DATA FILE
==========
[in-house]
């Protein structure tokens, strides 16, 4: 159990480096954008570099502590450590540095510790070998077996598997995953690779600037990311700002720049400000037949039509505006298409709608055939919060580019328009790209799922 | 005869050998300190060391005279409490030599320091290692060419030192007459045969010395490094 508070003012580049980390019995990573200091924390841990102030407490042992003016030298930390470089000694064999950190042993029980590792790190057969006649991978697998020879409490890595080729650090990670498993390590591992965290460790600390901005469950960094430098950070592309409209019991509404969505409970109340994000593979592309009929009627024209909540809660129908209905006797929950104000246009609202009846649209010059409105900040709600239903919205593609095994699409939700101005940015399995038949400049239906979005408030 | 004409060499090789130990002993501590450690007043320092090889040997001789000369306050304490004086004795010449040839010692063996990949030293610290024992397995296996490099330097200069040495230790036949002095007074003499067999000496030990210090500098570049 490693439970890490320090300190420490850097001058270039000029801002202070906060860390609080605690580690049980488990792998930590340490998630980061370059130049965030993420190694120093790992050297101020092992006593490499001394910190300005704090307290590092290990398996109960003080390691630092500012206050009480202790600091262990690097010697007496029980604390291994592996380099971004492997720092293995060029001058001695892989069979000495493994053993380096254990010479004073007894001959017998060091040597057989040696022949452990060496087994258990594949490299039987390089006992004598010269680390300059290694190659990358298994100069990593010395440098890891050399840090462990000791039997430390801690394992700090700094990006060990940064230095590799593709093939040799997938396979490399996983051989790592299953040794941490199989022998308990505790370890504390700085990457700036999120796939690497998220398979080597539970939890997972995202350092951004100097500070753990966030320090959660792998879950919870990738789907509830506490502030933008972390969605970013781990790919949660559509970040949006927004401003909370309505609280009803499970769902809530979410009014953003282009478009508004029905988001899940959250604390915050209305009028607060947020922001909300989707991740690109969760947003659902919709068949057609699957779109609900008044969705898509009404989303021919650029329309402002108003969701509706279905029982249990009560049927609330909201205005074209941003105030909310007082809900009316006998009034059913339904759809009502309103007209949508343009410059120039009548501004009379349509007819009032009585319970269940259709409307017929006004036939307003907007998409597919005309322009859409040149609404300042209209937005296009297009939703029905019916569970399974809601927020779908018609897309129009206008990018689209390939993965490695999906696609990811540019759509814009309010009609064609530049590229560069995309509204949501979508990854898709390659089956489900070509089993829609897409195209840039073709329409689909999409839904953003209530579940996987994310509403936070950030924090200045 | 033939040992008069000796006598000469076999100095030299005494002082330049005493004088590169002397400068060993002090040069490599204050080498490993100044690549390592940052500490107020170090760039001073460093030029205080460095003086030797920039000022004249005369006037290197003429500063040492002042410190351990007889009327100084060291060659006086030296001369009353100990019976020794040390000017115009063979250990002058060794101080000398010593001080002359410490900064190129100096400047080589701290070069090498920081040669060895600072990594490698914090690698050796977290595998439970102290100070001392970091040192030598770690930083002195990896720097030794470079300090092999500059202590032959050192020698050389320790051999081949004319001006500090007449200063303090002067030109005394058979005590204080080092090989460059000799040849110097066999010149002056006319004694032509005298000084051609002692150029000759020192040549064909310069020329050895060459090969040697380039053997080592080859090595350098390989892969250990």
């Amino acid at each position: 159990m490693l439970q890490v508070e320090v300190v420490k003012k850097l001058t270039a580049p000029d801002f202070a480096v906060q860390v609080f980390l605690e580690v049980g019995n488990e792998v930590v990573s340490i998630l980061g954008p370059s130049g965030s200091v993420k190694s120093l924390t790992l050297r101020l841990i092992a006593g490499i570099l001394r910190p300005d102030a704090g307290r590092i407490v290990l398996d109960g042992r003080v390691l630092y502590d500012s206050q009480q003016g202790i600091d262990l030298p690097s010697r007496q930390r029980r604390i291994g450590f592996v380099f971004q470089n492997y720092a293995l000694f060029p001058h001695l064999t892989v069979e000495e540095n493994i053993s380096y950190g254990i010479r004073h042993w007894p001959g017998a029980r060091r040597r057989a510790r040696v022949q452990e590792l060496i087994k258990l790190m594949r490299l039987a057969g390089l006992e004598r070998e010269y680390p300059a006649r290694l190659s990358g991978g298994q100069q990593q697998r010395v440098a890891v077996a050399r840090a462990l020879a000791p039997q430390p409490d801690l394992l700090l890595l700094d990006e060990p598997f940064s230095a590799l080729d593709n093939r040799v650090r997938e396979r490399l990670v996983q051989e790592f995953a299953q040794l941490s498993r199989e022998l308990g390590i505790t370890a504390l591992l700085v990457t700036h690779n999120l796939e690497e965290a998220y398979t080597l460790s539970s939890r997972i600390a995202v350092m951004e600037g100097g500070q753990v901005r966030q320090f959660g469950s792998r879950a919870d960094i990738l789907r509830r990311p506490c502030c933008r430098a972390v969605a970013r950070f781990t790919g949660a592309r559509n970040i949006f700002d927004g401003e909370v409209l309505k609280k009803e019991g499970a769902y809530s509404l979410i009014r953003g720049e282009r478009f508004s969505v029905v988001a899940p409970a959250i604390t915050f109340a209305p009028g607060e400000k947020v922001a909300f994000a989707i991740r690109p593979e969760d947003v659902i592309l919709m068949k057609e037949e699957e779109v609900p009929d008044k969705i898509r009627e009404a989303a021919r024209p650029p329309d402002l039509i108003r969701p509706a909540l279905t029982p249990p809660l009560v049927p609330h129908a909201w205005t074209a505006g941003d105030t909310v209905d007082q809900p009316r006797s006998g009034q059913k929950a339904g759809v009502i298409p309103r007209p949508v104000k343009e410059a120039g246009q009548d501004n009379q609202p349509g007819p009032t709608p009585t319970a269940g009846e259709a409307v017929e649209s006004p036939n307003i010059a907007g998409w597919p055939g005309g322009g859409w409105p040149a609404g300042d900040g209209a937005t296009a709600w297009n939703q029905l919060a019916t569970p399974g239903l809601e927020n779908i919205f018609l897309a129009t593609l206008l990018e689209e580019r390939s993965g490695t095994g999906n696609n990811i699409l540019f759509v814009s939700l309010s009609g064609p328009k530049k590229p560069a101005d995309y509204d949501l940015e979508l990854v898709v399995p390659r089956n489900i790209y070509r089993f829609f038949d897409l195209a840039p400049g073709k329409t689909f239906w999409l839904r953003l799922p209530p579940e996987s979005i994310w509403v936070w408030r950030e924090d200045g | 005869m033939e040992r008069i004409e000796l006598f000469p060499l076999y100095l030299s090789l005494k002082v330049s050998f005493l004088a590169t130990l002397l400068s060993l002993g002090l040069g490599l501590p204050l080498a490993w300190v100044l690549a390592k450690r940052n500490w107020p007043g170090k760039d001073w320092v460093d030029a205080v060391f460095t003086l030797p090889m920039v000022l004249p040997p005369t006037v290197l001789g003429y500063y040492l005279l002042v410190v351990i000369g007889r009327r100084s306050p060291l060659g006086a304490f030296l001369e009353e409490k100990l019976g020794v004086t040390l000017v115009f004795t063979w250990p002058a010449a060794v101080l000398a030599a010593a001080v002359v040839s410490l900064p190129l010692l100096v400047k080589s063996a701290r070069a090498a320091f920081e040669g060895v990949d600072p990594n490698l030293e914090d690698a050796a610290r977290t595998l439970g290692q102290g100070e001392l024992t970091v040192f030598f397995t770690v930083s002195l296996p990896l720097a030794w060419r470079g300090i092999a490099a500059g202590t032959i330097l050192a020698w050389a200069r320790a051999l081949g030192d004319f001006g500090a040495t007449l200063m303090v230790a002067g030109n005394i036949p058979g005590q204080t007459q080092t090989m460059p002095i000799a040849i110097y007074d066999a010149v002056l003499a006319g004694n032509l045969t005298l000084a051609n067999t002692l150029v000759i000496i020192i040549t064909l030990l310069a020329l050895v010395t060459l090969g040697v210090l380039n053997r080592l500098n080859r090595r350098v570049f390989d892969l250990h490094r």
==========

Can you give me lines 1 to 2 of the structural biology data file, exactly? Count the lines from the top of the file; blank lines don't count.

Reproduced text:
[in-house]
């Protein structure tokens, strides 16, 4: 159990480096954008570099502590450590540095510790070998077996598997995953690779600037990311700002720049400000037949039509505006298409709608055939919060580019328009790209799922 | 005869050998300190060391005279409490030599320091290692060419030192007459045969010395490094 508070003012580049980390019995990573200091924390841990102030407490042992003016030298930390470089000694064999950190042993029980590792790190057969006649991978697998020879409490890595080729650090990670498993390590591992965290460790600390901005469950960094430098950070592309409209019991509404969505409970109340994000593979592309009929009627024209909540809660129908209905006797929950104000246009609202009846649209010059409105900040709600239903919205593609095994699409939700101005940015399995038949400049239906979005408030 | 004409060499090789130990002993501590450690007043320092090889040997001789000369306050304490004086004795010449040839010692063996990949030293610290024992397995296996490099330097200069040495230790036949002095007074003499067999000496030990210090500098570049 490693439970890490320090300190420490850097001058270039000029801002202070906060860390609080605690580690049980488990792998930590340490998630980061370059130049965030993420190694120093790992050297101020092992006593490499001394910190300005704090307290590092290990398996109960003080390691630092500012206050009480202790600091262990690097010697007496029980604390291994592996380099971004492997720092293995060029001058001695892989069979000495493994053993380096254990010479004073007894001959017998060091040597057989040696022949452990060496087994258990594949490299039987390089006992004598010269680390300059290694190659990358298994100069990593010395440098890891050399840090462990000791039997430390801690394992700090700094990006060990940064230095590799593709093939040799997938396979490399996983051989790592299953040794941490199989022998308990505790370890504390700085990457700036999120796939690497998220398979080597539970939890997972995202350092951004100097500070753990966030320090959660792998879950919870990738789907509830506490502030933008972390969605970013781990790919949660559509970040949006927004401003909370309505609280009803499970769902809530979410009014953003282009478009508004029905988001899940959250604390915050209305009028607060947020922001909300989707991740690109969760947003659902919709068949057609699957779109609900008044969705898509009404989303021919650029329309402002108003969701509706279905029982249990009560049927609330909201205005074209941003105030909310007082809900009316006998009034059913339904759809009502309103007209949508343009410059120039009548501004009379349509007819009032009585319970269940259709409307017929006004036939307003907007998409597919005309322009859409040149609404300042209209937005296009297009939703029905019916569970399974809601927020779908018609897309129009206008990018689209390939993965490695999906696609990811540019759509814009309010009609064609530049590229560069995309509204949501979508990854898709390659089956489900070509089993829609897409195209840039073709329409689909999409839904953003209530579940996987994310509403936070950030924090200045 | 033939040992008069000796006598000469076999100095030299005494002082330049005493004088590169002397400068060993002090040069490599204050080498490993100044690549390592940052500490107020170090760039001073460093030029205080460095003086030797920039000022004249005369006037290197003429500063040492002042410190351990007889009327100084060291060659006086030296001369009353100990019976020794040390000017115009063979250990002058060794101080000398010593001080002359410490900064190129100096400047080589701290070069090498920081040669060895600072990594490698914090690698050796977290595998439970102290100070001392970091040192030598770690930083002195990896720097030794470079300090092999500059202590032959050192020698050389320790051999081949004319001006500090007449200063303090002067030109005394058979005590204080080092090989460059000799040849110097066999010149002056006319004694032509005298000084051609002692150029000759020192040549064909310069020329050895060459090969040697380039053997080592080859090595350098390989892969250990």